After a long school day, the last thing children sometimes want to do is their homework. So how can we do homework while also making it fun? There are times when children come home from school with bursts of energy without that motivation to sit down and complete their homework. Have you ever heard of intrinsic motivation? Intrinsic motivation refers to engaging in an activity that provides enjoyment/rewards. For a child to enjoy homework, a child must also enjoy learning; I will be giving you some strategies for doing that!
The first step to motivate children is to change their mindset. How can we get children into this “working/learning” mindset? First and foremost, it may be ideal not to refer to homework as a job. The word “job” often implies that homework will be all work and no fun. Sometimes we might find ourselves as parents saying, “you cannot play until you finish your homework.” However, we also imply that homework cannot be enjoyable by saying this.
Depending on children’s age and developmental level, creating a homework routine and a visual schedule could be beneficial. According to an article written by Peg Dawson on “How to make homework go more smoothly,” the establishment of daily routines helps make homework go more smoothly. This “sense of order” can be applied to children later in life.
Creating a Homework Zone
Going back to getting children into that learning mindset, let’s create a homework zone with limited distractions. Preferably let children choose where they want to do their homework or give them two or three options to choose. We can also give children the power to choose what they would like to use in their homework zone—for example, certain supplies, pencils, pens, colored markers, etc.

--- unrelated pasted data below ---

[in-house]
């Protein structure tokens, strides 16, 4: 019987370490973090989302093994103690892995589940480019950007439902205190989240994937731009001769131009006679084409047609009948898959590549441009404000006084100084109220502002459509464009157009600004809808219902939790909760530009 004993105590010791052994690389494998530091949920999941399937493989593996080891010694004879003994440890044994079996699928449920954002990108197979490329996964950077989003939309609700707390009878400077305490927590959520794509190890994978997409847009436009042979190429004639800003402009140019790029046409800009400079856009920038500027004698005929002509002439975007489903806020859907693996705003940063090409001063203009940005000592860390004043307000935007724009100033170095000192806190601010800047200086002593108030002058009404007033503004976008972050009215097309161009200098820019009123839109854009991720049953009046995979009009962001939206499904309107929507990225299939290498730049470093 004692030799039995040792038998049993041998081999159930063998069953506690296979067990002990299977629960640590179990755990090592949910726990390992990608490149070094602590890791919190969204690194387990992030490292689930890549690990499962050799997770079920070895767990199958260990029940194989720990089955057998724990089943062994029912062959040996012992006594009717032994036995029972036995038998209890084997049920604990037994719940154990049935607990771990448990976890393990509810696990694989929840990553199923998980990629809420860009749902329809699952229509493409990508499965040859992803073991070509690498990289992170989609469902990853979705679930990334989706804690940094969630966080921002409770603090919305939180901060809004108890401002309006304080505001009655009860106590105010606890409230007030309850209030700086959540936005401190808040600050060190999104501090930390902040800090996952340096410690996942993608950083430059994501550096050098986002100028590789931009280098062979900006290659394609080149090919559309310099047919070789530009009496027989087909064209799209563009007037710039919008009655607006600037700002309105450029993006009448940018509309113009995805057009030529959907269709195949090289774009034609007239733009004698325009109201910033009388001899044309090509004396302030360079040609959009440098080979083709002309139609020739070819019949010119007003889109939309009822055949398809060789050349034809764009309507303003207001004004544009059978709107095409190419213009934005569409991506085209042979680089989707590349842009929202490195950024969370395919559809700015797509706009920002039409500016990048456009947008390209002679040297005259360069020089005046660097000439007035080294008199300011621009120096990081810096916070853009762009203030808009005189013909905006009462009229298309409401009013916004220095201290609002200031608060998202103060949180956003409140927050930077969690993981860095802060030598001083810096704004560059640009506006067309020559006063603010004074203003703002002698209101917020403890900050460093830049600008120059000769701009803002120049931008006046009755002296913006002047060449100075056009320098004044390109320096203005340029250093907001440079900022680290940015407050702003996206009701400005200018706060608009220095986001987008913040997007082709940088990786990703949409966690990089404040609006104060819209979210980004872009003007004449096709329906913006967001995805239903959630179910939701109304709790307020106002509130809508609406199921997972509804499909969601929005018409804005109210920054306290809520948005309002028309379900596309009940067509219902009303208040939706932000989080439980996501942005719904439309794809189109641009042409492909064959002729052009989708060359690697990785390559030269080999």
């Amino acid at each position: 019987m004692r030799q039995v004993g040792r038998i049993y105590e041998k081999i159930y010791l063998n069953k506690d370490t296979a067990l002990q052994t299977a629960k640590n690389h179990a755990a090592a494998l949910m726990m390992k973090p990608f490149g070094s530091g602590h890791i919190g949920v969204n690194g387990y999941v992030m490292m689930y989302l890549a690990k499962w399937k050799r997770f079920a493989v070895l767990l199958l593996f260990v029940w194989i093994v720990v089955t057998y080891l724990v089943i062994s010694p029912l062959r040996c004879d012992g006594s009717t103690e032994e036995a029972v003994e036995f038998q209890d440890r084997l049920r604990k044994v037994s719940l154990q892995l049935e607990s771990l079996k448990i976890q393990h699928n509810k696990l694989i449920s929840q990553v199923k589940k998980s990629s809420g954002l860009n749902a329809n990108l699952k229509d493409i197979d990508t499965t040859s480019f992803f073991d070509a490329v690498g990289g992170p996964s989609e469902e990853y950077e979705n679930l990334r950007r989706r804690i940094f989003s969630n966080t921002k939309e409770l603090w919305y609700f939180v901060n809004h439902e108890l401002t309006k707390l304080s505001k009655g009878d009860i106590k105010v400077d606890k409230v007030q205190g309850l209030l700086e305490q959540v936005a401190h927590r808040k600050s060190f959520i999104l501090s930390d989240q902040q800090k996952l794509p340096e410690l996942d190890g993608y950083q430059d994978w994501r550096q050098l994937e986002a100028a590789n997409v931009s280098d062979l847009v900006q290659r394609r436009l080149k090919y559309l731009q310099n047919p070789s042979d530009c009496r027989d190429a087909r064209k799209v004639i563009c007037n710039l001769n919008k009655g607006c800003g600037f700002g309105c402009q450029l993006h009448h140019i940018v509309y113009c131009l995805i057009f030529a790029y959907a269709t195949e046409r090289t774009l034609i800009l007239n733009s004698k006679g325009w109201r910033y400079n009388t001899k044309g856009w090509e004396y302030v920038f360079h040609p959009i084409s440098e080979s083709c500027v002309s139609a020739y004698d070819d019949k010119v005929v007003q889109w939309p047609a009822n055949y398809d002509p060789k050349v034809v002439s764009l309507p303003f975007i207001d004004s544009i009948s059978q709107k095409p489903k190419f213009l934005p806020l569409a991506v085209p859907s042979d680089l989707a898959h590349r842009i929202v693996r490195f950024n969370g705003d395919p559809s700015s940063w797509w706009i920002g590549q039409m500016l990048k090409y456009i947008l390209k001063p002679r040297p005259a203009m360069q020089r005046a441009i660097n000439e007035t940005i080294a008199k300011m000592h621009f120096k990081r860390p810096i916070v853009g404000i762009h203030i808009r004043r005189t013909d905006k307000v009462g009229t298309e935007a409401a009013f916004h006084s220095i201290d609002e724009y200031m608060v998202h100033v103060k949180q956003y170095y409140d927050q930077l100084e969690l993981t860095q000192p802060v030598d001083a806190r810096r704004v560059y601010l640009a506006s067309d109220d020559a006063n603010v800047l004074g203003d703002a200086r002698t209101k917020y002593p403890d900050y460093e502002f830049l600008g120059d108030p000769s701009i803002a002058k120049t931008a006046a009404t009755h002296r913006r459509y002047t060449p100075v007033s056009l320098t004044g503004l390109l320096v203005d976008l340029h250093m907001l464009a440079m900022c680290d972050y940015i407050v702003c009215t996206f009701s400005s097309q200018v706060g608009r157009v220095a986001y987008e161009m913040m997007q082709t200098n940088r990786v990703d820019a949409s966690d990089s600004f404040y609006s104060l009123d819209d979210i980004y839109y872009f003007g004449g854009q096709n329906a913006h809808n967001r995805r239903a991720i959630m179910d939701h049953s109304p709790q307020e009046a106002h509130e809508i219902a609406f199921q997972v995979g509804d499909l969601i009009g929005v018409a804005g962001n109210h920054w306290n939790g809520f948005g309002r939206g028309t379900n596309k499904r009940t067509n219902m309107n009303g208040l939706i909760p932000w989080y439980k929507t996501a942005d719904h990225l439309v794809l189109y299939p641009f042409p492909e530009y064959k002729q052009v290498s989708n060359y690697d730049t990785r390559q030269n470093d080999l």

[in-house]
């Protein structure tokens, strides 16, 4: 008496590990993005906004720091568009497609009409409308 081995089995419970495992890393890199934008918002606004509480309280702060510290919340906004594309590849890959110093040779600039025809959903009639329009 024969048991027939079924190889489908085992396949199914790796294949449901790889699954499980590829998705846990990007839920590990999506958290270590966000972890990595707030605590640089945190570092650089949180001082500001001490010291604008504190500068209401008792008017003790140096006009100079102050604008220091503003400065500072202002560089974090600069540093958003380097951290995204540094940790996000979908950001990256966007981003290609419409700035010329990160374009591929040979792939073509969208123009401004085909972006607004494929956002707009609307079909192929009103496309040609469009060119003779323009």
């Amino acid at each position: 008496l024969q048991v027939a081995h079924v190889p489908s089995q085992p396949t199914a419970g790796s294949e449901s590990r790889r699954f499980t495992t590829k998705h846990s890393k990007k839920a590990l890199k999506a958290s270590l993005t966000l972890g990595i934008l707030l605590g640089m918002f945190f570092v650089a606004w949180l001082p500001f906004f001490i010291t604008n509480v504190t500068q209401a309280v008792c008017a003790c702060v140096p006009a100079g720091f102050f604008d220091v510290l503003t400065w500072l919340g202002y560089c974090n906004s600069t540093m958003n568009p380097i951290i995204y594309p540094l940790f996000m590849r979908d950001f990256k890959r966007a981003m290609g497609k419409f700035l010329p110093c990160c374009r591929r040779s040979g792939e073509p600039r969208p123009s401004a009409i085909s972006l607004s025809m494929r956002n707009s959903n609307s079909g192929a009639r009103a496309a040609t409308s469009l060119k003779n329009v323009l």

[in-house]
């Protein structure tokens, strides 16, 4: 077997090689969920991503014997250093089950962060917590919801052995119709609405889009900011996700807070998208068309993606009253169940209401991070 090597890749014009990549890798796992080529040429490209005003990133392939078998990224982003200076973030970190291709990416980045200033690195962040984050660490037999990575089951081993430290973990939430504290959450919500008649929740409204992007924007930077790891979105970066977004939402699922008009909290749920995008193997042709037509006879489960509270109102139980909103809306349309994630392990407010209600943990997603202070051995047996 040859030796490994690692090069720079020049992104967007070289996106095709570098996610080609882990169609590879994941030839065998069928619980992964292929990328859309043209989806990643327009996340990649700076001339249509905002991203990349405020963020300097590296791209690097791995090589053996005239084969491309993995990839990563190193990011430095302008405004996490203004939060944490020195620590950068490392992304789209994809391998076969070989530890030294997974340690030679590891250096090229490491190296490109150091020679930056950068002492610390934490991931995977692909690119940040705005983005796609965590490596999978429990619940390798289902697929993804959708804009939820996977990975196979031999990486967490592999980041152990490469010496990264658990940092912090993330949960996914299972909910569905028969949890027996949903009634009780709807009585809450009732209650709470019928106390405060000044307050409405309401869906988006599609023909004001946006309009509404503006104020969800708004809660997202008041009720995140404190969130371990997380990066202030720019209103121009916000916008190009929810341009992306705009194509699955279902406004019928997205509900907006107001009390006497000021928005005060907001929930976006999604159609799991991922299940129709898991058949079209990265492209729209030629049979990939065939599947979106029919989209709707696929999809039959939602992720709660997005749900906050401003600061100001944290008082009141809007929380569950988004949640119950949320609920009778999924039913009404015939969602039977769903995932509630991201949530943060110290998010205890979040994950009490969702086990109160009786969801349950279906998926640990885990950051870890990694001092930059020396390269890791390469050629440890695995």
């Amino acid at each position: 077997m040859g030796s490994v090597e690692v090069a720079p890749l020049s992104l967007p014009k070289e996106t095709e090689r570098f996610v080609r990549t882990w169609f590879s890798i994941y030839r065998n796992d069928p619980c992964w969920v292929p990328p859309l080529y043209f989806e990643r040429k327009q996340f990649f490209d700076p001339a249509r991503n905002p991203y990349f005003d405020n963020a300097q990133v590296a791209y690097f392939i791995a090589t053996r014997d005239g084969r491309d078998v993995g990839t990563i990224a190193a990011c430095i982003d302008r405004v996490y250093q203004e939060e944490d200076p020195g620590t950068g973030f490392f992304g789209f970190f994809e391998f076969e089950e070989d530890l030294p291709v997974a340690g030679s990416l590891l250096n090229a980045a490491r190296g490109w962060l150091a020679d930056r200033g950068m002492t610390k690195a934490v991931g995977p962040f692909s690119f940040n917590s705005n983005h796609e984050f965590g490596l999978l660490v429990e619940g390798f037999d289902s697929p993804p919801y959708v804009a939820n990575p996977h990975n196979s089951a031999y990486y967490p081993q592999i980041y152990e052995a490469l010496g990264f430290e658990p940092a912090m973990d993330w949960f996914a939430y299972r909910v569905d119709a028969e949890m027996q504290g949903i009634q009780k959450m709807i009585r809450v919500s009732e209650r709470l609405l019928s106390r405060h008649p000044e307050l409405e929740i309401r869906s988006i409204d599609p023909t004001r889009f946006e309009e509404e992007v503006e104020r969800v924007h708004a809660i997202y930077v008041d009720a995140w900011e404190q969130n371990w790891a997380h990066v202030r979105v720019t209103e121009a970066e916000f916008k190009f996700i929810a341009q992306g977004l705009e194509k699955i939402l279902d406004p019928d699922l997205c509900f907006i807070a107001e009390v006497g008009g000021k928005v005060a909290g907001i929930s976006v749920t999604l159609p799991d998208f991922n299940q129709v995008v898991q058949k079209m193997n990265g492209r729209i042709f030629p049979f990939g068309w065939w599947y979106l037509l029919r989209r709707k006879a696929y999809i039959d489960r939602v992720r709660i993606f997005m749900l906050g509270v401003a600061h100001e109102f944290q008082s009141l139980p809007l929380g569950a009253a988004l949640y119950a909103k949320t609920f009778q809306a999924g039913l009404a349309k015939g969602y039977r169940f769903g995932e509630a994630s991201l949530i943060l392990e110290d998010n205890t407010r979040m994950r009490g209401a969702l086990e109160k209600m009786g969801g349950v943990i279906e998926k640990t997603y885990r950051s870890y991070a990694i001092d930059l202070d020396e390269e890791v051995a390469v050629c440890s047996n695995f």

After establishing a homework routine and homework zone, you may wonder, how can parents become involved and interested in their homework? As parents, we want to be involved in helping our children, but we also want children to take and feel responsible for their own learning. Research suggests that parents should help their children see homework as an opportunity to learn rather than perform. Parents can help children complete their homework by incorporating praise and encouragement to their children. Praising and encouragement also help create a positive learning environment for children at home
Creating a Strategy
Creating strategies for homework sessions is also essential with the routine, homework zone, and involvement. Some days, children may have lengthier assignments than others. With considering that information, which assignment do they want to complete first? Strategizing, in this case, also instills the development of organizational skills. Parents should also keep in touch with children’s teachers throughout the school year to be aware of progress or areas where they may be struggling. While keeping in touch with teachers, we also want to encourage children to reach out to teachers if they need extra help or other resources.
Overall, the strategies and opportunities we discussed ensure that homework time is productive yet successful. Here is a brochure with homework tips for parents. It includes different types of homework, how parents can help with homework, and general tips for parents, as mentioned before. I hope these strategies are helpful and guide your children to make homework time more enjoyable for both you and your children.